Eat small meals more often if you experience heartburn during pregnancy. Avoid spicy and fatty foods. Try not to lie down for at least two hours after eating. It may contribute to heartburn.

 

Lower your risk of foodborne illness. Here are some tips:

 

  • When preparing food, wash your hands and cooking surfaces often.
  • Don’t cross-contaminate vegetables and meat.
  • Cook food at the right temperature and refrigerate food promptly.
  • Avoid foods that may increase your risk of foodborne infections including alfalfa sprouts and unpasteurized milk and milk products.

 

Also, do not drink any alcohol — no level of alcohol has been proven safe for pregnant women.

 

Continue to make healthy choices in your pregnancy to help you and your baby stay safe and well nourished in your last trimester. Vegetarians and women with other dietary restrictions should talk with their doctor about special requirements during this stage of their pregnancy.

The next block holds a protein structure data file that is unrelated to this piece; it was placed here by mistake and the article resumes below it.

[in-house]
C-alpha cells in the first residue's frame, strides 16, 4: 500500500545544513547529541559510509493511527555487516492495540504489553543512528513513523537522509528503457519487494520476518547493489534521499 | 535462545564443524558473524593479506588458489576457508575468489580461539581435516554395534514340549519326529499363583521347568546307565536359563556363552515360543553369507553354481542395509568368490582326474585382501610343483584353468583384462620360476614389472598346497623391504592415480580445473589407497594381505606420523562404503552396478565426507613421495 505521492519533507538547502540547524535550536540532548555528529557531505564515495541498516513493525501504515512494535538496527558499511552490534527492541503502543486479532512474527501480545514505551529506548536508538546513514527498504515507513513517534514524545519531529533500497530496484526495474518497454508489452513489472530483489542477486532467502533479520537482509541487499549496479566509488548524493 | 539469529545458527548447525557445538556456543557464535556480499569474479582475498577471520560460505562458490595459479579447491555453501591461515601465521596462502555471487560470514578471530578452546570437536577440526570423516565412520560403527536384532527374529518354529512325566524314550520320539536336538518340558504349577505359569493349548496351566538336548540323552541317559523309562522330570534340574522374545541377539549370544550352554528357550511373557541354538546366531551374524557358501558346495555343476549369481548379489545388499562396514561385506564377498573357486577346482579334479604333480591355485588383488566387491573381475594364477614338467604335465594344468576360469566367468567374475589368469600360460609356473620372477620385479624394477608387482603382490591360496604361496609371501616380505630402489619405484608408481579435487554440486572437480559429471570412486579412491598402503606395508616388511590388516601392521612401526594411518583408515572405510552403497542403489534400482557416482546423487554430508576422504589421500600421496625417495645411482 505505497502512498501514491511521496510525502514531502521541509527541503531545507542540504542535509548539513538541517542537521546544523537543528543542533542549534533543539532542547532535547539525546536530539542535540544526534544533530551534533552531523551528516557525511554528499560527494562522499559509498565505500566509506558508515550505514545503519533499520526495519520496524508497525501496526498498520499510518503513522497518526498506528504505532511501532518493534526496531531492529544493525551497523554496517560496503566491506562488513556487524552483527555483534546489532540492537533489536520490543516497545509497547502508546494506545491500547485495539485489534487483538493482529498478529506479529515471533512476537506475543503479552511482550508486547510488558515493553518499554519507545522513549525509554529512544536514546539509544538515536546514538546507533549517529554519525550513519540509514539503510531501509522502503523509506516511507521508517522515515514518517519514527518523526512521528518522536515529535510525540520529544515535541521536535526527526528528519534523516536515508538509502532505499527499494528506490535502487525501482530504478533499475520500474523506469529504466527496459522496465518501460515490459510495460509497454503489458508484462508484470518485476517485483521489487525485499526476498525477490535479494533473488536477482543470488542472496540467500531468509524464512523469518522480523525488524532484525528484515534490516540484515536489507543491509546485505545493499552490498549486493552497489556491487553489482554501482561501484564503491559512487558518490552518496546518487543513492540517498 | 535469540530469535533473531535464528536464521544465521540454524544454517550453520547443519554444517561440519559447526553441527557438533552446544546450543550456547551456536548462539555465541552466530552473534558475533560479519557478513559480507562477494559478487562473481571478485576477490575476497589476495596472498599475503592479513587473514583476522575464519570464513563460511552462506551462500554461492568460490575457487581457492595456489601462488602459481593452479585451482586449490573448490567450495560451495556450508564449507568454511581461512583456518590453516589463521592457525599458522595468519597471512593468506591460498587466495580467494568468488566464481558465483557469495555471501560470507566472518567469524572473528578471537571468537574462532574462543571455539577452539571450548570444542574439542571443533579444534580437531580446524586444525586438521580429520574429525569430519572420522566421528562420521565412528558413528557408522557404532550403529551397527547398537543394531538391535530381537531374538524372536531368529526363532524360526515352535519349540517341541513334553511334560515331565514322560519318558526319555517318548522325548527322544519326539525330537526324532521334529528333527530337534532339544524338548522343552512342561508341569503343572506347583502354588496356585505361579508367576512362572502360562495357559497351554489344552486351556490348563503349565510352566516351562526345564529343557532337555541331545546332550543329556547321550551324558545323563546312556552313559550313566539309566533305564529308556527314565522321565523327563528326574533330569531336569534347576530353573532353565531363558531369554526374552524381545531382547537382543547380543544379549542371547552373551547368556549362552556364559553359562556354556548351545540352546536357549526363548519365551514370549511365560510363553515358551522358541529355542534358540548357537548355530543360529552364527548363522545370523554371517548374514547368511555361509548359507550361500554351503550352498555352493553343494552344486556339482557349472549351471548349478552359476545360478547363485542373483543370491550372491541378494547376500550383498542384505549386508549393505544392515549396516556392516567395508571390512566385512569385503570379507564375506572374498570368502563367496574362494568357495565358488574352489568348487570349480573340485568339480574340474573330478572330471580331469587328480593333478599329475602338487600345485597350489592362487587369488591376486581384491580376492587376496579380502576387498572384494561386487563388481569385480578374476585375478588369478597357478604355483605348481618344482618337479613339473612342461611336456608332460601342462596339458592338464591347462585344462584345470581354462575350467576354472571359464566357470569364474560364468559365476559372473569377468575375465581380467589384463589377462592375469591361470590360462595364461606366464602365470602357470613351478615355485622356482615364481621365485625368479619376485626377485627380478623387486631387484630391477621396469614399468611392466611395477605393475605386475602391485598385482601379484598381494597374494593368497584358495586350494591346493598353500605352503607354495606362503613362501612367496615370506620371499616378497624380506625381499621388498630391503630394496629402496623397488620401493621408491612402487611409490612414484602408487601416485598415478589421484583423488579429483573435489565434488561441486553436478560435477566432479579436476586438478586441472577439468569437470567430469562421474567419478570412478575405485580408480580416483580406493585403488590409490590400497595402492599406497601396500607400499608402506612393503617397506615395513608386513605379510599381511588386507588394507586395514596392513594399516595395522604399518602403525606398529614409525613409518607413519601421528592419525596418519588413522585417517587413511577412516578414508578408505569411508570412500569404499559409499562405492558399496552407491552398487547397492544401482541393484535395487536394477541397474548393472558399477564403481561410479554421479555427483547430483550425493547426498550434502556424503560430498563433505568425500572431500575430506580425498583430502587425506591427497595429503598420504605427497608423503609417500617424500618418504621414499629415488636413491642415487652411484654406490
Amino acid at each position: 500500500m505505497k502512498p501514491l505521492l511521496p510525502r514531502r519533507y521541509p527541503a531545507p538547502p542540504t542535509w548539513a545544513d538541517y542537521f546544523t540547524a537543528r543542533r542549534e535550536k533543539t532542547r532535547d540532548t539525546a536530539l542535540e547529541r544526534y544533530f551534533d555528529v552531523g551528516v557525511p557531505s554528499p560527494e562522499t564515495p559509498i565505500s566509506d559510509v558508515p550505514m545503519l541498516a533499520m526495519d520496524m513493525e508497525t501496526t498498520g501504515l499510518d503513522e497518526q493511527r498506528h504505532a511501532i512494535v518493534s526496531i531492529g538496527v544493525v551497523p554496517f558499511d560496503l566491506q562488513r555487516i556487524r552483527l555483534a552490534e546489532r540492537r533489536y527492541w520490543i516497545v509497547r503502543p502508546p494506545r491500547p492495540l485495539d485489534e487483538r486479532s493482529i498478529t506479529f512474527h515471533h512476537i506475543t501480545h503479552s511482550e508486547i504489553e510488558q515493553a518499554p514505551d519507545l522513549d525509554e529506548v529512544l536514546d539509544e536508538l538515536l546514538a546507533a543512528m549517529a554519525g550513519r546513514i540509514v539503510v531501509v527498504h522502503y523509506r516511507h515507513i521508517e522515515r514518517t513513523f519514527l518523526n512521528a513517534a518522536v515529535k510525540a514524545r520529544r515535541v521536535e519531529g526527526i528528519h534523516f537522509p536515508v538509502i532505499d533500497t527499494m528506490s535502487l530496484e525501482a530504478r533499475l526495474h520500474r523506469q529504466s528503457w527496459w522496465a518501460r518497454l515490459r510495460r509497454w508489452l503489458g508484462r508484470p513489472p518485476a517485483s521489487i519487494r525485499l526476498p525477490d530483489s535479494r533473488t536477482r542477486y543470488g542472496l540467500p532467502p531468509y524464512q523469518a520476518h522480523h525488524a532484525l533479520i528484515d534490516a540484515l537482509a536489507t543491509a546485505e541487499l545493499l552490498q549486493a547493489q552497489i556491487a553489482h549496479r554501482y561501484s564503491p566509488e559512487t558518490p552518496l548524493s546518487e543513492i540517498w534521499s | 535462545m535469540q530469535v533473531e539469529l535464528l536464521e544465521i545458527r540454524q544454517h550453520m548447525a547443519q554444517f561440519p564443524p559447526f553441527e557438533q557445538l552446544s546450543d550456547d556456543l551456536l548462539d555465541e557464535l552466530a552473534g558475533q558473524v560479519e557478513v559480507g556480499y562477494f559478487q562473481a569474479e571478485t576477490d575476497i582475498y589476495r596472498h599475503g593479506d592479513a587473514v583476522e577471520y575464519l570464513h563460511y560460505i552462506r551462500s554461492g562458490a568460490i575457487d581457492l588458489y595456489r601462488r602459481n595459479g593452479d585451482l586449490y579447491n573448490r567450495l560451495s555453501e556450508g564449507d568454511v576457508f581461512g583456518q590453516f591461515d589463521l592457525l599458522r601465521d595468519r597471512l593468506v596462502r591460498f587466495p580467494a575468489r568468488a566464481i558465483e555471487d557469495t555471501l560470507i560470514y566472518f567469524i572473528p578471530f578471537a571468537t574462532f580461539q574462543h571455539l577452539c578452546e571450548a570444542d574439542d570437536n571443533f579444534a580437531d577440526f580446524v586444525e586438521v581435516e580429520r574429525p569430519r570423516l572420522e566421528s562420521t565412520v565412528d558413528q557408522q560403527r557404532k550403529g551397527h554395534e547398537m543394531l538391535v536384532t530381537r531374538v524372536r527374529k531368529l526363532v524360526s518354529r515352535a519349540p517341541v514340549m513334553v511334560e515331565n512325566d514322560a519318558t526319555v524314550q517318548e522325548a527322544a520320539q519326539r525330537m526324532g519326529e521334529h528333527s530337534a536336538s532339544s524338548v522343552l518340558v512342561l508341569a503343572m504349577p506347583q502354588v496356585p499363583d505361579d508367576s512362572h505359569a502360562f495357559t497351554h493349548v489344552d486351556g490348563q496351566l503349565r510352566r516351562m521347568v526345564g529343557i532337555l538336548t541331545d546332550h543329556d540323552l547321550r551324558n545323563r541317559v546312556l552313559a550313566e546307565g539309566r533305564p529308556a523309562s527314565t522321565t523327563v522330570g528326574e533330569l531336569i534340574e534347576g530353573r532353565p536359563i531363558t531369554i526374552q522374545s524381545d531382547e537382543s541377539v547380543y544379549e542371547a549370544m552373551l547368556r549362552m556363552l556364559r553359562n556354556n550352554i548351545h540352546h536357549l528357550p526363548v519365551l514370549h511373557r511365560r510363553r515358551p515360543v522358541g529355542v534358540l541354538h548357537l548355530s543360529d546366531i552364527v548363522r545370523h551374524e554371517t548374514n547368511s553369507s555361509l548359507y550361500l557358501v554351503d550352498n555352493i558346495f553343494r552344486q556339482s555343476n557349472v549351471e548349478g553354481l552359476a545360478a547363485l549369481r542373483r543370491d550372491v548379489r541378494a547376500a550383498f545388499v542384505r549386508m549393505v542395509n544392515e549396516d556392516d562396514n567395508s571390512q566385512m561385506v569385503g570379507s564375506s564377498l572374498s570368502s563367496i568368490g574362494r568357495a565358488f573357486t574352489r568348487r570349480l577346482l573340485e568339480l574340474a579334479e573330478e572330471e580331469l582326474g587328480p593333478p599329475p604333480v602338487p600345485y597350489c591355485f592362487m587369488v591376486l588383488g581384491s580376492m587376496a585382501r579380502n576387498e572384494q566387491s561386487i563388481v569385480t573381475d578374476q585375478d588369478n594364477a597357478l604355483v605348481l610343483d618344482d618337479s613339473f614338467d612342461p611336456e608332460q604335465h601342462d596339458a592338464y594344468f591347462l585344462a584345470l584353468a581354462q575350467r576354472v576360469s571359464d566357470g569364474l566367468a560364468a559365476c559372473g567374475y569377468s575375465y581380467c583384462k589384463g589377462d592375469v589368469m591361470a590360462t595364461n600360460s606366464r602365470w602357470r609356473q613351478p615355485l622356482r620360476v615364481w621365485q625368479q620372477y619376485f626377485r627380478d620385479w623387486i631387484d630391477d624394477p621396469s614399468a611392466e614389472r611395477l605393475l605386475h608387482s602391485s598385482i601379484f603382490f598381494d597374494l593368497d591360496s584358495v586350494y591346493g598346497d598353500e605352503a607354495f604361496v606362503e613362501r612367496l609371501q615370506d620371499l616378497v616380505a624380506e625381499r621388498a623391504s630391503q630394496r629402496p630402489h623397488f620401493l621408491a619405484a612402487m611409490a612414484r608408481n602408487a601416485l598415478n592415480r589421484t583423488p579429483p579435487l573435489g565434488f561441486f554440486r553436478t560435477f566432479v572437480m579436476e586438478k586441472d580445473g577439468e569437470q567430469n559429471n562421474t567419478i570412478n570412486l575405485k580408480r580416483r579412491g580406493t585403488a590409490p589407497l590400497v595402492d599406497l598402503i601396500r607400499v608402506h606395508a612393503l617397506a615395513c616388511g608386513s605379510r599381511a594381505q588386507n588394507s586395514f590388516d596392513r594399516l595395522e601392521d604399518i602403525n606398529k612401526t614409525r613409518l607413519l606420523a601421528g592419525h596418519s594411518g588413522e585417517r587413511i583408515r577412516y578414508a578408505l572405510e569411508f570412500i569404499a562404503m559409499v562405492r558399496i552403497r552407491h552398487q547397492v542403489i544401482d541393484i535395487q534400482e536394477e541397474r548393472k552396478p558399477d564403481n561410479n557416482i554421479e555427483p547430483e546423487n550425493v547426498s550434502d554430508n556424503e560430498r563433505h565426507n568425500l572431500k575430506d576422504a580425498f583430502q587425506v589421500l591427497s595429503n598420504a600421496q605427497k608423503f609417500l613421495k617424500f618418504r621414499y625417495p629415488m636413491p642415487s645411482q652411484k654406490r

By Jennifer Mitchell, Contributing Writer

 

For more information, please visit Optum's Health Library

 

Sources
American College of Obstetricians and Gynecologists. Your Pregnancy and Childbirth: Month to Month. 6th ed. Washington, DC: ACOG; 2015.
U.S. Department of Health and Human Services Office on Women’s Health. Pregnancy. Accessed: July 12, 2016.
United States Department of Agriculture. Health and nutrition information for pregnant and breastfeeding women. Accessed: July 12, 2016.
March of Dimes. Morning sickness. Accessed: July 12, 2016.

Last Updated: July 13, 2016

 

The information provided is for general informational purposes only and is not intended to be medical advice or a substitute for professional health care. You should consult an appropriate health care professional for your specific needs and to determine whether making a lifestyle change or decision based on this information is appropriate for you. Some treatments mentioned may not be covered by your health plan. Please refer to your benefit plan documents for information about coverage.